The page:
Looking Back At 20 Years of Digimon

You never do find out what he’s pointing at.

It’s hard to believe that just a few days ago Digimon turned 20. This is a series that I enjoyed as a kid, and a franchise I find myself getting interested in once more. For those of you don’t know what I’m talking about, Digimon is a series about Digital Monsters existing in an alternate universe often referred to as “The Digital World”. These creatures often enter our realm and interact with humans, mostly kids and teenagers, in order to save the world.

It’s a pretty basic formula, but somehow the series manages to do something new with the franchise in each successive season. With 7 different shows, over 15 films, dozens upon dozens of video-games, and several manga series, there is definitely a Digimon series for everyone. The way that the franchise constantly manages to do something unique with each iteration is something grand to behold.

Even if some of the seasons were more on the mediocre side, they still did something interesting with the basic Digimon formula. The first two seasons were a more “Alice In Wonderland” type adventure, while the third season was a fairly dark melodrama filled with deep character analysis and epic confrontations. Each series is its own thing, which may turn off a lot of people.

Individuals may look at this franchise and say “it lacks identity”. I do like this though, the idea of constantly showing glimpses of similar yet very different alternative universes is very enticing. The games further exemplify this, with each one focusing on its own universe with its own set of characters. Partaking in any part of the franchise is like watching the Twilight Zone, you’re getting singular stories that are (usually) separate from other parts of the franchise.

You can play the Digimon World: Next Order video-game, without having to play the many other Digimon World games in said series. If you do play previous games though, you get somewhat of a bonus, because in some games they do establish a “multiverse” of sorts. Certain games link in small ways to each other, but those are few and far between in the franchise.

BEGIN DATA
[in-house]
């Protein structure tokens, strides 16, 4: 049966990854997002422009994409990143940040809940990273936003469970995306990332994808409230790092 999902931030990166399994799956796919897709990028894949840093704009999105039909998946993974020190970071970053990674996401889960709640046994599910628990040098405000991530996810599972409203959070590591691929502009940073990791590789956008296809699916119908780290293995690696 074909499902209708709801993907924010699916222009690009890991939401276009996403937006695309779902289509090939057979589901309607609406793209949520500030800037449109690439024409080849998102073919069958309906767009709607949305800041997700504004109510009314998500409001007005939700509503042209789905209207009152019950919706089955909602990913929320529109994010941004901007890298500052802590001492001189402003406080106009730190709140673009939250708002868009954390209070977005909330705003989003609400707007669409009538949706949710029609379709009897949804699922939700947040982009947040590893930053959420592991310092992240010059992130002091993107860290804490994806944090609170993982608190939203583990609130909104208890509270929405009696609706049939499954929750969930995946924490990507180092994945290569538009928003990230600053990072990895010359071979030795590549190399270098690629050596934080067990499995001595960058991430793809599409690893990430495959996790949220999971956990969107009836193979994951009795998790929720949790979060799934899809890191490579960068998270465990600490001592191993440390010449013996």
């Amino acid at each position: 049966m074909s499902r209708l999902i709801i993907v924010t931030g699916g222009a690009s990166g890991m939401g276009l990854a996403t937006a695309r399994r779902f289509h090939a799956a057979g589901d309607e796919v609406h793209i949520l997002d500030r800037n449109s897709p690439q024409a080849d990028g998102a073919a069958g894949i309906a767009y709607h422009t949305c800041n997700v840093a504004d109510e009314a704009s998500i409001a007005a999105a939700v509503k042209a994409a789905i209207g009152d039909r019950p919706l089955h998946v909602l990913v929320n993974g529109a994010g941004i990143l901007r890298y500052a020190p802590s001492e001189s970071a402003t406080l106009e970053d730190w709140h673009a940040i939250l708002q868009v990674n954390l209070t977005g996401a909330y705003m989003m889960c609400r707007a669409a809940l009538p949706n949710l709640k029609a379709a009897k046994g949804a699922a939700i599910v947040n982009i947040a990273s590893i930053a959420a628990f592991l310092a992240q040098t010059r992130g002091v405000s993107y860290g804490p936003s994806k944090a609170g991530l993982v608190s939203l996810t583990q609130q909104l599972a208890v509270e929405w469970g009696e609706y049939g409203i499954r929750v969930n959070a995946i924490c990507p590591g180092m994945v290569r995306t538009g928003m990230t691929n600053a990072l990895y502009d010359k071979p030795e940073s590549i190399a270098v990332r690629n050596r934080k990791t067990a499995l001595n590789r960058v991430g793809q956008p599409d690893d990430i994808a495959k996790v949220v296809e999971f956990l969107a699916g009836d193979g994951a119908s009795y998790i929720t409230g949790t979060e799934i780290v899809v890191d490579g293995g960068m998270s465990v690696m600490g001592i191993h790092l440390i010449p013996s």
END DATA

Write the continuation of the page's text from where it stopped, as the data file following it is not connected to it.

What I really liked about Digimon though, is the fact that they looked like monsters. Pokemon are supposed to be monsters as well, but 90% of them looked more like super stylized cartoon animals. They were always a bit too cutesy, never really looking like ferocious hideous beasts. Some of the Digimon in this series (especially the ones meant to be adorable) can look utterly ugly or hideous at times. Digimon never really followed a set design path, almost all Digimon looked different from one another.

Of course, certain Digimon were palette-swapped clones of the other, but this was never too excessive. Am I saying Pokemon is terrible? No, I was just never a fan of the concept of them being “monsters”. Then again, I guess you can’t really call them “animals” either. I guess you could say I’m being picky, but hey, I’m a huge fan of monsters in media.

The thing that I found most fascinating about the franchise is its switch in audience. A few series aimed for children tend to market themselves more to adults over time. An example of this is Samurai Jack, which started off as a kids show, but recently had a final season aired on Adult Swim. Much like Samurai Jack, Digimon has started gearing itself more to the kids who grew up with it.

Believe it or not, its often hard to appeal to the children of today, especially with the constant changes in the market of animation. So, Digimon became a series that started to drift away from being marketed to kids and more towards adults. Digimon Savers, Digital Monsters X Evolution, Digimon Adventure Tri, Digimon Story: Cyber Sleuth, and Digimon World: Next Order are all attempts to bring the franchise to older audiences.

Of course, Digimon is still churning out series that are aimed more towards kids. However, one may argue that this series just feels better as a show geared towards the older demographics. After all, I can’t think of too many “collectible monsters” shows that have tried to appeal to those who grew up with it.

To me, Digimon is something more than nostalgia. It’s something I can still come back and watch, even when I’m out of the age demographic for most of its shows. A lot of series have an entertaining and well-written quality to them, and they manage to tell interesting stories with large stakes to them.

Believe it or not, the past few Digimon shows in the franchise have flopped somewhat in Japan. Though, with the release of Tri, the series has once again began to pick up momentum. I’m honestly liking where this franchise is going, and I can only hope that the new entries of the Digimon franchise that are coming out soon can continue to entertain. Anyways, I thank you for reading my long diatribe on a 20 year old cartoon/anime franchise. I hope you all have a good day and fantastic weekend.


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